Monumental Mistakes

There are some nations on our planet who are robustly conscious of their historical heritage. They realize how history and identity are interlinked and how a genuine knowledge of history does not allow seditious forces to mislead you. They also realize how history and commerce are interlinked and how a genuine knowledge of business can allow handsome income. There are many like me who love history and historical places; who would pay good money to conserve places so that they can continue to marvel at the historical constructions and wonder for hours how the lives of the men long gone were. Fantasy is always history based, without history there is no fantasy and without the capacity of fantasy there is no history, only data. Our part of the world has a lot of historical heritage, but somehow our part of the world has little awareness of the import and impact that history can have on present politics and present commerce. We allow ourselves to hate school-taught history (agreed that the school level textbooks are not always as lovable as other lovable stuff) and erase the actual history from our response to tradition; thereby allowing individual political talent and intent to dictate.

The old Kanakdurga Temple near Jhargram – in complete ruin

We simply love to be told to be outraged because history has been violated, not actually verifying or even questioning how. And we rarely respond to actual violations of irreplaceable relics.

I may have, at some point in the past, mentioned the utter destruction of Tagore Castle in Kolkata. It is an example of how complete callousness can cannibalize a structure as beautiful and unique as Tagore Castle.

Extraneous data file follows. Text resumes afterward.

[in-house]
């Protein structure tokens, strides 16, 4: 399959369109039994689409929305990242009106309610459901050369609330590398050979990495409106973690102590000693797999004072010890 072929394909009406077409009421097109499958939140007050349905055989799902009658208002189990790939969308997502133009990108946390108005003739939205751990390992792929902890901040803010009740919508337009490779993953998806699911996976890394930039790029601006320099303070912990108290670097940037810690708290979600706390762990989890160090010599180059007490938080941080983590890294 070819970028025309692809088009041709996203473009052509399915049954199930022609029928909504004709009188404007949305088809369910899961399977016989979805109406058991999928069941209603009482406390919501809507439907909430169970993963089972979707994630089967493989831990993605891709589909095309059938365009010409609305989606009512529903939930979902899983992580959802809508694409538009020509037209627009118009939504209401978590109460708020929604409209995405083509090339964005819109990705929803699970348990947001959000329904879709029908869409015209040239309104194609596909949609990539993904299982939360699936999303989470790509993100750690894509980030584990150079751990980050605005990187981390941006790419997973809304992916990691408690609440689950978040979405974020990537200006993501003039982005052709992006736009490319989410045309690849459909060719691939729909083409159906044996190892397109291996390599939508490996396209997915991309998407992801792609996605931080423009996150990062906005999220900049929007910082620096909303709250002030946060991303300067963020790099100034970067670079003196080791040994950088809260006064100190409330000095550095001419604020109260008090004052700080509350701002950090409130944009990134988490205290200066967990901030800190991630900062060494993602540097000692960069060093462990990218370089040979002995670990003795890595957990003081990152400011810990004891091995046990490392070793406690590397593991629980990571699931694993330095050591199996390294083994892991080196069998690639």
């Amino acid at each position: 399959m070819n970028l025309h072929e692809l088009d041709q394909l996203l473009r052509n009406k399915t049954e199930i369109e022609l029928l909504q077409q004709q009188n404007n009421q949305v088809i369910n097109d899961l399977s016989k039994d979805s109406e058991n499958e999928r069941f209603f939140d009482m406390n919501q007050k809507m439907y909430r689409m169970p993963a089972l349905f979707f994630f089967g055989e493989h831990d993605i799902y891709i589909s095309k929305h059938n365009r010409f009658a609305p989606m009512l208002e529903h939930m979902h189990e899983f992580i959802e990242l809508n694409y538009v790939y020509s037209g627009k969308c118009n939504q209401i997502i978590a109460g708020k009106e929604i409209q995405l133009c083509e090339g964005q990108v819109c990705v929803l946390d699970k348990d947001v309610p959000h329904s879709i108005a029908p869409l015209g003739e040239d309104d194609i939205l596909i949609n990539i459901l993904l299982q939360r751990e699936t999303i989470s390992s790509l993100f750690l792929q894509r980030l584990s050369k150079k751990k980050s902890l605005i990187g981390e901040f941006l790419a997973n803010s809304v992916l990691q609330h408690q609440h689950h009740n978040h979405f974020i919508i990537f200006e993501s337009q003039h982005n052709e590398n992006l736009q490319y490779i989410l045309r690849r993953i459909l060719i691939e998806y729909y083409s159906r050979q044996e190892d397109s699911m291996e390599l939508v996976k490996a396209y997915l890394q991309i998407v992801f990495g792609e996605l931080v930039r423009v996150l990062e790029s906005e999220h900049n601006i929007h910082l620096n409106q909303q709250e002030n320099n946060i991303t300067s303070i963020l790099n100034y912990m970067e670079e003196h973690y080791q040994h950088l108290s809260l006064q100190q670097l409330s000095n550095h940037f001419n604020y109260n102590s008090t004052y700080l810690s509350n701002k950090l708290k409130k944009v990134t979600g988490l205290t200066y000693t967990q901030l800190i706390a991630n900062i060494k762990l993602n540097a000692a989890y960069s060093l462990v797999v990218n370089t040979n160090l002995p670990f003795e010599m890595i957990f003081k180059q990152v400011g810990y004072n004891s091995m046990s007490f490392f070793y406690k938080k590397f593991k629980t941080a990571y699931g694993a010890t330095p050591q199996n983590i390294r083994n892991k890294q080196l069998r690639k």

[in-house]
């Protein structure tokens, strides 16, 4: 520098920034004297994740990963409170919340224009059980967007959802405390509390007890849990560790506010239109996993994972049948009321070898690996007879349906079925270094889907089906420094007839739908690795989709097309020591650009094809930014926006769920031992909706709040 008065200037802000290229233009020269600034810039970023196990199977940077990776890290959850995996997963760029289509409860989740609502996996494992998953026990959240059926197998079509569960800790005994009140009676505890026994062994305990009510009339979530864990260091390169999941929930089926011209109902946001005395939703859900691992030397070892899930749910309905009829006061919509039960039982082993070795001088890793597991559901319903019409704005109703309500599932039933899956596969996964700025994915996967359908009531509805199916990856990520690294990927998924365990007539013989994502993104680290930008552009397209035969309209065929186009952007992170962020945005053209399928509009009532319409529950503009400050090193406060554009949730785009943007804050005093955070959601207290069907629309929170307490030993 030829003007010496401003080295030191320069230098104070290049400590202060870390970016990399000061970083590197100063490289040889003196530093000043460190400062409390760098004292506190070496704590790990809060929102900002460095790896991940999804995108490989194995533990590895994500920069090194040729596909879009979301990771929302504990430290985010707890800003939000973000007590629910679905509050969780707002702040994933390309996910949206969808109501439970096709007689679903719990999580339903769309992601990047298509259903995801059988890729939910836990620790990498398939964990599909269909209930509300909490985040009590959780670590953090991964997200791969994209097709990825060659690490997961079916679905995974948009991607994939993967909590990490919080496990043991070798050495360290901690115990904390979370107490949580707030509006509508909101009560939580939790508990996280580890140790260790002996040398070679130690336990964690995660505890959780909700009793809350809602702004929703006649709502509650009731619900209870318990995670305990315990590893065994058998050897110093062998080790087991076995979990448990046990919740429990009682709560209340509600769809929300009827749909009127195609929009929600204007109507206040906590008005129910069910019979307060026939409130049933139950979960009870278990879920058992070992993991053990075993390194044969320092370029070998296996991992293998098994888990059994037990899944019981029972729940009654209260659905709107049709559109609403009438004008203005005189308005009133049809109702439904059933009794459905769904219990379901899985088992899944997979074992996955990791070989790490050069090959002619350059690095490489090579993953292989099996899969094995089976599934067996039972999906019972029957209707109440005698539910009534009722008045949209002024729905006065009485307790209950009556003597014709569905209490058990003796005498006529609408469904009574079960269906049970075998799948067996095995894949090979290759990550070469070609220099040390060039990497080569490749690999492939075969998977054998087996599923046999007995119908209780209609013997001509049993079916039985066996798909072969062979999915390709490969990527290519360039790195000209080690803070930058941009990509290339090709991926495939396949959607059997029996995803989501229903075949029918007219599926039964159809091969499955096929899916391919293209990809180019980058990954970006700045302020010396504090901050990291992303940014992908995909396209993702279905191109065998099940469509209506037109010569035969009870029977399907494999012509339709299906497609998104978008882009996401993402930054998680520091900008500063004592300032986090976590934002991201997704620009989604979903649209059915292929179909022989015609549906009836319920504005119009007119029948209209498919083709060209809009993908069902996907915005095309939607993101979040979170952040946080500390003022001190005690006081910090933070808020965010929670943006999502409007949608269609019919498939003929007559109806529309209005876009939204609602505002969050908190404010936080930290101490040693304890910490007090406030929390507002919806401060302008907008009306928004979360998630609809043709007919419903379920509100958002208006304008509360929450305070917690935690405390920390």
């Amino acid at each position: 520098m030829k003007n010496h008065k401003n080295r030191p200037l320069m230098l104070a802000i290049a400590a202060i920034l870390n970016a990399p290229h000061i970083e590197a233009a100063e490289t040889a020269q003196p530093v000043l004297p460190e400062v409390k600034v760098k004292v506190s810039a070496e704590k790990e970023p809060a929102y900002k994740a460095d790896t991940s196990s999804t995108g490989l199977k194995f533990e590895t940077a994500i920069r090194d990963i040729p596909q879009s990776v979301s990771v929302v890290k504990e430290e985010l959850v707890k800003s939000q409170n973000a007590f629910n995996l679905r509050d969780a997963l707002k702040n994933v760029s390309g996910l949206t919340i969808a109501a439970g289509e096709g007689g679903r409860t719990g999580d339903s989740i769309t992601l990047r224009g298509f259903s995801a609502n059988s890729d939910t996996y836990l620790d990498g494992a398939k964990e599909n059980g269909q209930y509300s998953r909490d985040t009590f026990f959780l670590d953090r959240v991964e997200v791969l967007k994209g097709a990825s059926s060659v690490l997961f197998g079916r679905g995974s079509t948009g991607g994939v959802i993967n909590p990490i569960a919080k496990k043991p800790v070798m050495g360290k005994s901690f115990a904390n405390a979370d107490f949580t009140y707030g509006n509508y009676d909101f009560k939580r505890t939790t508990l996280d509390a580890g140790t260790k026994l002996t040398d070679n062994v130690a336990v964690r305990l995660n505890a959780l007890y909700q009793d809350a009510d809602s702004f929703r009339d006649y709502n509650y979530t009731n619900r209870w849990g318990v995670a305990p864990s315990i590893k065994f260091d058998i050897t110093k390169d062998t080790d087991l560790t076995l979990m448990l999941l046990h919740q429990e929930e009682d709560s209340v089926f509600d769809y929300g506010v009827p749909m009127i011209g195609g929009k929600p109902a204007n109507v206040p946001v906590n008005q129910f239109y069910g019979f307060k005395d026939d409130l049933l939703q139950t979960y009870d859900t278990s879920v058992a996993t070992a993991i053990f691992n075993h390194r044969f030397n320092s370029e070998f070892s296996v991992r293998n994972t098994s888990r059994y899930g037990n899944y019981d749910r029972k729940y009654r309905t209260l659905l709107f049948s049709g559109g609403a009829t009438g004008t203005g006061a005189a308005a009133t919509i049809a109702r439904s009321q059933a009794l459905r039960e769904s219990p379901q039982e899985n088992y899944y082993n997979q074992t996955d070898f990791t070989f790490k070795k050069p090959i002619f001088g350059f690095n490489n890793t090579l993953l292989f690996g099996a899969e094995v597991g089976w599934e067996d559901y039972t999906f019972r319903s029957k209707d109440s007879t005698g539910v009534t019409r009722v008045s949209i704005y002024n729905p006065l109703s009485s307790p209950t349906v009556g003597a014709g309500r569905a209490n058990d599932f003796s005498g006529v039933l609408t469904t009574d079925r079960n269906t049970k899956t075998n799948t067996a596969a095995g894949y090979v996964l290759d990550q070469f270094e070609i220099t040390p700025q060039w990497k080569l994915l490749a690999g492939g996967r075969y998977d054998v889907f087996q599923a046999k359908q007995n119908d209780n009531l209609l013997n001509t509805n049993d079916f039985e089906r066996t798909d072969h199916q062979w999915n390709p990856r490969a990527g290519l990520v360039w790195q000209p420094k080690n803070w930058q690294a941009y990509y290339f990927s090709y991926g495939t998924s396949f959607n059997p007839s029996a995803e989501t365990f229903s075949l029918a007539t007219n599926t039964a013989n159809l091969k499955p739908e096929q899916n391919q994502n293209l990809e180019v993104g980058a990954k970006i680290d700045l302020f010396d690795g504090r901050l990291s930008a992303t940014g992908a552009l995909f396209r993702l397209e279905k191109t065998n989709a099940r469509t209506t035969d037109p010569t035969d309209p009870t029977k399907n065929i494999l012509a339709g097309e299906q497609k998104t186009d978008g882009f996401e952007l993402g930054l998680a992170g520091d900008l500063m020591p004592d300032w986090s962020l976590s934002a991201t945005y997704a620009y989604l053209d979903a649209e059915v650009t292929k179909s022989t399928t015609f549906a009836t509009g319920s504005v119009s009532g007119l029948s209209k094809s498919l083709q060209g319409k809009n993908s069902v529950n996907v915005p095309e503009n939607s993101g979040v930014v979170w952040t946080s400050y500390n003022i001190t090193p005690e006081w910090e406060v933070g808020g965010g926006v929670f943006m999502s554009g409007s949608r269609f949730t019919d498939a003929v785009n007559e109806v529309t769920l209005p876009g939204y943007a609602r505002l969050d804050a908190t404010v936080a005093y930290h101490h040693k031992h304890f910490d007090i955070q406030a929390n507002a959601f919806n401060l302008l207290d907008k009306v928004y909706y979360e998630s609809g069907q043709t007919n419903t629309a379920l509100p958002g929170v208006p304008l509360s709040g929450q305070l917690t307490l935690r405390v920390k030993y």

History is not merely a pastime for the elite or the academic, and that is where our trainings systems have failed. Most of the general populace is so blind to both the historical and the aesthetic that they obliterate the monuments of the past along with its splendor in the name of renovation or reconstruction. Konark Temple in Odissa is one such example.

It is a wonder as how globalization has not taught us that we can actually market history. In Europe they will package even a bit of ancient wall in such a way that it will be a thing of beauty that will last forever.

The Little Dennis Blockhouse captured from Pendennis Castle, Falmouth

They will charge you heftily for entry and that money will be spent in protecting the monument. History is invaluable. The general perception is that if something is cheap then it is insignificant. If you cannot change the mindset, at least you can set the price in such a way that the mind will be awed. A ticket costing ten rupees will tell you that the attraction is ultimately cheap. If it is a hundred rupees then it suddenly becomes more valuable. And if it is free then you can freely impose your own artwork or biological waste on that space without feeling any guilt or remorse.

I will ask you to take a slightly long drive to a few examples of historical ruin/s. It is difficult to reach (quite thankfully) these places by public transport. You may call me an elitist, but too much of the public ultimately results in chaos and utter disregard for cleanliness and sanctity of any historical or natural space. From Kolkata you can go towards Bardhaman and bypass it and continue towards Durgapur. Just before you reach Durgapur take a right turn and quite soon you will reach the lovely and lonely forests of Garh Jungle. After a while the well constructed roads are gone and you are in touch with the soil of Bengal.

The dusty lonely roads

According to the holy legends this was the place where the ancient King Surath of Vanga (now known as Banga or Bengal) had first worshipped the goddess Durga under the advisement of Medhas Muni.

The story of Medhas Muni – stating that this is where the Durga Puja of Bengal took place

There were a number of temples here. But now there are only a few, and that too concrete structures in places where ancient terracotta temples stood.

The main temple